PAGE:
A man in Washington state has been diagnosed with the mysterious virus that began last month in China, becoming the first case confirmed in the United States of an illness that has killed at least six people and sickened hundreds more, according to U.S. officials.

The man, in his 30s, is in stable condition at Providence Regional Medical Center in Everett, Wa. Officials said they are monitoring him there out of an abundance of caution, not because he is seriously ill. The man arrived in the United States last week, before federal health officials began screening travelers from the central Chinese city of Wuhan at Los Angeles, San Francisco and New York’s John F. Kennedy international airports, the first such screening since the 2014 Ebola outbreak.

The outbreak has grown rapidly in recent days, with authorities in China reporting confirmed cases in multiple cities as hundreds of millions of people in China and elsewhere in Asia are on the move in the run-up to the Lunar New Year, the biggest migration event in the world. The infection is believed to have begun among people who shopped or worked at an animal market in Wuhan. But its rapid spread led officials to conclude that people, as well as animals, can transmit the infection.

Coronaviruses are a large family of viruses ranging from the common cold to much more serious diseases, which can infect both humans and animals, according to WHO. The strain spreading in China is related to two other coronaviruses that have caused major outbreaks in recent years: Middle East respiratory syndrome, also known as MERS, and Severe Acute Respiratory Syndrome, or SARS.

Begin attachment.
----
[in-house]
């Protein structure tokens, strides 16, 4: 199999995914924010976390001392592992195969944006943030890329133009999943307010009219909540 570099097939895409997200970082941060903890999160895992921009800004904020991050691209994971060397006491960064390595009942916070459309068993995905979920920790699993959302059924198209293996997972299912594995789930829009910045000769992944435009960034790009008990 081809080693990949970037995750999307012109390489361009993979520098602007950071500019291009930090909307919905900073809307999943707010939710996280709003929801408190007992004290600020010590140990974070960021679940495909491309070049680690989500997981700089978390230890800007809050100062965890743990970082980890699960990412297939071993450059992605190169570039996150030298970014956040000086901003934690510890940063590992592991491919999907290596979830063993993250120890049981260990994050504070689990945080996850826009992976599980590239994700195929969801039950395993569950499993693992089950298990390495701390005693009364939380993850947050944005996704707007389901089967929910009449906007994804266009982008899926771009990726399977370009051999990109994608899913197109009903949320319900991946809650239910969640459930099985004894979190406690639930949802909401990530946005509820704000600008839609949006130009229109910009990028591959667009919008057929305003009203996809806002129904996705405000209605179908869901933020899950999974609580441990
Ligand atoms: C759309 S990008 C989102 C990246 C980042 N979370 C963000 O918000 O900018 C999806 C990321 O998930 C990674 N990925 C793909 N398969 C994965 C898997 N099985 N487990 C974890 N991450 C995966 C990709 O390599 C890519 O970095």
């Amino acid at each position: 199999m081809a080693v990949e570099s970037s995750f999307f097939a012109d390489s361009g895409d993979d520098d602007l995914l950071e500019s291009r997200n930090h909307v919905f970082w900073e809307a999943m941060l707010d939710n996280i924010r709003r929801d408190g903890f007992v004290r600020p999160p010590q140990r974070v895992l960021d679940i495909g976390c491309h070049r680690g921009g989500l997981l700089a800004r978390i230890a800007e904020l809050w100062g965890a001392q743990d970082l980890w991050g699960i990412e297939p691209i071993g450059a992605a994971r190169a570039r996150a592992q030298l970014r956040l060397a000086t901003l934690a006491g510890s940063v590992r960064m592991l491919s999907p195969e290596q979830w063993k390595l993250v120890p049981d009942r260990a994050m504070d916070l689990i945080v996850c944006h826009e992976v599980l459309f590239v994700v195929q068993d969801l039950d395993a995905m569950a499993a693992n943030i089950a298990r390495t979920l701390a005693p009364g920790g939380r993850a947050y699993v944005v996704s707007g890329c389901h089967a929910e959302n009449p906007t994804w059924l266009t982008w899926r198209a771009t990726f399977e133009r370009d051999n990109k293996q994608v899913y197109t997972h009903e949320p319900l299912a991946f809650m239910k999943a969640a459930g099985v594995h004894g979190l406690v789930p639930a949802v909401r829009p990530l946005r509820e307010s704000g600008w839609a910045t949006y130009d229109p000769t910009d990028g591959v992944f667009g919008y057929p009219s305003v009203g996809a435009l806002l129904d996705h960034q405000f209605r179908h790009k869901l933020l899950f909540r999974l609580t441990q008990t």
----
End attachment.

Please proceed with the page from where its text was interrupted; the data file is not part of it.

“Since this is a respiratory virus, it is spread easier than Ebola so it brings with it more fear of easily being transmitted between people,” said Matthew Frieman, a virologist and associate professor at the University of Maryland School of Medicine who studies coronaviruses.

The World Health Organization is meeting Wednesday to decide whether to declare the outbreak a public health emergency.

Symptoms of a coronavirus infection include respiratory problems, difficulties breathing, fever and cough, and can lead to severe cases of pneumonia, kidney failure, acute respiratory syndrome (when fluid builds up in the lungs) and death. The elderly, young and those with an already weakened immune system are at a higher risk of developing severe lower-respiratory tract diseases, like bronchitis and pneumonia, according to the Centers for Disease Control and Prevention.

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